With winter here, many people think that Greenville, SC barbecue grills will have to go into storage until the flowers are abloom once again. Winter barbecues are changing that assumption and are becoming a popular pastime for many who are pining for warmer temperatures. While the cold temperature may help with preventing the spread of bacteria, however, this doesn’t mean that you have to ignore the basic safety rules: wash your hands while handling the raw meat, keep all of it separate, and cook the food well to avoid a stomach upset of any kind.
Now that safety precautions are out of the way, let’s get to the meat of the issue: how you can go about doing some barbecuing while the snow is falling. The key thing that makes it all possible is gas grills; charcoal grills take a lot of effort to get hot in the cold weather, but with a propane gas-fueled grill, you can control the heat at an optimal rate. Moreover, there are indoor grills that open up indoor grilling options if you aren’t averse to the house smelling like cooked meat for a few hours.
Then again, the best way to do a winter barbecue is outside. There’s nothing like looking out at the winter landscape and chowing down on some hot food. First, you’ll have to bundle up so as to keep warm. The grill may be hot enough to cook your steak or patties, but you and your friends wouldn’t want to be huddled around it the entire time. Fingerless gloves are great for the cook, while having a fire pit or a bonfire nearby gives your visitors another source of heat.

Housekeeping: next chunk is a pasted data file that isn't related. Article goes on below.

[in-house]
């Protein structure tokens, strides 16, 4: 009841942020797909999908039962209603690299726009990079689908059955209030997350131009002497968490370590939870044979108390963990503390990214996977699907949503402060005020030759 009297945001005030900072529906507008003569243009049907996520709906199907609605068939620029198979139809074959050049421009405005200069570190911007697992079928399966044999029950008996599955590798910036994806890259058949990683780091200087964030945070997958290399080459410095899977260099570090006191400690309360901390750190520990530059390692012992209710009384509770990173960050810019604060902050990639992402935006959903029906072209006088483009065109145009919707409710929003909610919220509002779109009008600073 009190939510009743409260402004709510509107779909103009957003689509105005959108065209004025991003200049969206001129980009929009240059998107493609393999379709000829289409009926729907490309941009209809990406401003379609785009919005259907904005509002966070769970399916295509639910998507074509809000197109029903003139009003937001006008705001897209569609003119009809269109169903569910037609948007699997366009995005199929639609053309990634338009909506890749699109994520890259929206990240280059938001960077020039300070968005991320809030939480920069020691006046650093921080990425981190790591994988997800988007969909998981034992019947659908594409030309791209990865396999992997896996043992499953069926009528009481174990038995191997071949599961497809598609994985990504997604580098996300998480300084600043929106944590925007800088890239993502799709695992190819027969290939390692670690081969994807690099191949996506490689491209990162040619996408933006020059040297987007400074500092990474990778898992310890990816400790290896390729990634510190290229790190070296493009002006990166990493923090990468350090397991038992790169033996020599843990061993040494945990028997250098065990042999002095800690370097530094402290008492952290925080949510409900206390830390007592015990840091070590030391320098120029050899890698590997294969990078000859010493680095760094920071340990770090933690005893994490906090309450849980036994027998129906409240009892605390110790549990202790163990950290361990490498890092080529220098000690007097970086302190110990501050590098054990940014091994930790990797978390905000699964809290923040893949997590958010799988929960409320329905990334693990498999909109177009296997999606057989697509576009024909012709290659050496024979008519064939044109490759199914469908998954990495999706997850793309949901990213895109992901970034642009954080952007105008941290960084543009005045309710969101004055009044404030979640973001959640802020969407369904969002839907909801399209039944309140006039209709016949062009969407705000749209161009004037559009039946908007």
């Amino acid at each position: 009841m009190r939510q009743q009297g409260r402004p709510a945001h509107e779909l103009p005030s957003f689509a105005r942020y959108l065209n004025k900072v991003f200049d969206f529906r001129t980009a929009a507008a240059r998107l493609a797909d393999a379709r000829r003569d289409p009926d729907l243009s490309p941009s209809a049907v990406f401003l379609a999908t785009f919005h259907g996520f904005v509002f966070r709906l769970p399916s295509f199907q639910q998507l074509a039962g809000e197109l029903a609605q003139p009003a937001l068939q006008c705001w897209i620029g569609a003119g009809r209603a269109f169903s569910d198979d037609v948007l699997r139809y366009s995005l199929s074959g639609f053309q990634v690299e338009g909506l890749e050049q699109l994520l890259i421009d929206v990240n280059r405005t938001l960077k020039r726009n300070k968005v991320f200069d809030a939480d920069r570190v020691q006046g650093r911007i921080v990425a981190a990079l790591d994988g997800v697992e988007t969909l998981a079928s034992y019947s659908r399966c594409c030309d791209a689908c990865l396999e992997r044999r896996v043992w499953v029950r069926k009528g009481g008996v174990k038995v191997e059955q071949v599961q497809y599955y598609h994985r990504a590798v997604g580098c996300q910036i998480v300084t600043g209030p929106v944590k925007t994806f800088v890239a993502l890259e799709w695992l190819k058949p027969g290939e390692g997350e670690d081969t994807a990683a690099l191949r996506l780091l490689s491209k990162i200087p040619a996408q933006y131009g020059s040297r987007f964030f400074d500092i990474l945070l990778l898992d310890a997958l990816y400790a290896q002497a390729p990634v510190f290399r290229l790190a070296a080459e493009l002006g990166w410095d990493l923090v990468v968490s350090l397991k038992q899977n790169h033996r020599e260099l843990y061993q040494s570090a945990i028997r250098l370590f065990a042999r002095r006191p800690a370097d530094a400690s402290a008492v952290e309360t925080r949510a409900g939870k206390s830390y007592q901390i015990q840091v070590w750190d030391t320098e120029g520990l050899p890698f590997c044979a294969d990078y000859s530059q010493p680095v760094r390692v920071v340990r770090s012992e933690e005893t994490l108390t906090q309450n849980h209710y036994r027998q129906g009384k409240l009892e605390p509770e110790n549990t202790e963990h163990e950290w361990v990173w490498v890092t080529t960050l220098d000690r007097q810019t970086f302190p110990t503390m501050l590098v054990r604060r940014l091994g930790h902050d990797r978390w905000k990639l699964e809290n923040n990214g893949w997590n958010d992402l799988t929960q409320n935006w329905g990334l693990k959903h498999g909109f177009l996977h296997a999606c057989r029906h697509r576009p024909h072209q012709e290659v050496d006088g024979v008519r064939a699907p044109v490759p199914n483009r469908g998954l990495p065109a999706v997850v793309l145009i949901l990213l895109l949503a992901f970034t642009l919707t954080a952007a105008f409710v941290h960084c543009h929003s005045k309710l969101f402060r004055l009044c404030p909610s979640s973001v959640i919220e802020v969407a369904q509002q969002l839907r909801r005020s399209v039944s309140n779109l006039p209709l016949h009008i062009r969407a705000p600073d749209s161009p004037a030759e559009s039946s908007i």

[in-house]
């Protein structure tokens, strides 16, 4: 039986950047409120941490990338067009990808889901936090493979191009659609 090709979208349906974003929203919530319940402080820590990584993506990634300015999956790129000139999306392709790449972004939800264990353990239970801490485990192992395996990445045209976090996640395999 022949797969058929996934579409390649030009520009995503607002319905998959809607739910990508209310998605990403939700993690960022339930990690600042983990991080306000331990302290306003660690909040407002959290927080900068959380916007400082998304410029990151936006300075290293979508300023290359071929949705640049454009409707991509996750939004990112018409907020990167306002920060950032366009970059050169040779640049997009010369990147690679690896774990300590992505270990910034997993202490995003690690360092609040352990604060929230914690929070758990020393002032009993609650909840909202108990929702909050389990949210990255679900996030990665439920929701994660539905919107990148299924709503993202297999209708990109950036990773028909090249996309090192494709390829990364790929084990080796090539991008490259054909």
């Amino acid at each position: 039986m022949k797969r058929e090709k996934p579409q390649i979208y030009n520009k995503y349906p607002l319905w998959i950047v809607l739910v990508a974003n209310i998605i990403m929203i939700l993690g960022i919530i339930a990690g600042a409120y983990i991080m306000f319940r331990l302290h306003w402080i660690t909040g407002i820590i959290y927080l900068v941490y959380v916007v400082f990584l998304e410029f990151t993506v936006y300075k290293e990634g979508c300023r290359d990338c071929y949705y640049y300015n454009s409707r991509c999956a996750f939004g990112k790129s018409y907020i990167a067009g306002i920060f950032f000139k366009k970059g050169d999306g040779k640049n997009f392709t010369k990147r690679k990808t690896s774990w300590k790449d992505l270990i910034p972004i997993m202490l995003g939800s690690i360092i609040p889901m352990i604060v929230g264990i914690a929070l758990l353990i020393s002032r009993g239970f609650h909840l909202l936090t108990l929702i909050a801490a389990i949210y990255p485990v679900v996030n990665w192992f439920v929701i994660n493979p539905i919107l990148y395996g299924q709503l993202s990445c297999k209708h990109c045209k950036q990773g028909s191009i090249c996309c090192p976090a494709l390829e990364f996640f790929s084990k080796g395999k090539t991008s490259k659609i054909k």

Second, keep things simple. Cold days and nights mean that you want delicious, hot food right away. Sausages, burgers, and other simple barbecue fare that are quick to cook are preferred. This doesn’t mean you can’t get fancy with flavors though; mix up a great marinade or get one of those BBQ smokers from Greenville, SC suppliers like Buchanan Fire and Outdoor to help imbue your meat with a smoky flavor that you usually only get from wood or charcoal grills. Moreover, put a lid on your grill so that you can concentrate the heat, helping the food cook faster.
Finally, know when to take it inside. Cooking the meat outside is great while you and your friends share cups of warm cider or hot chocolate. Of course, when the temperature crashes, it only makes sense to enjoy the food and the company of your loved ones indoors.
(Source: Barbecue Basics: Keeping Bacteria at Bay, Foodsafety.gov)Posted by: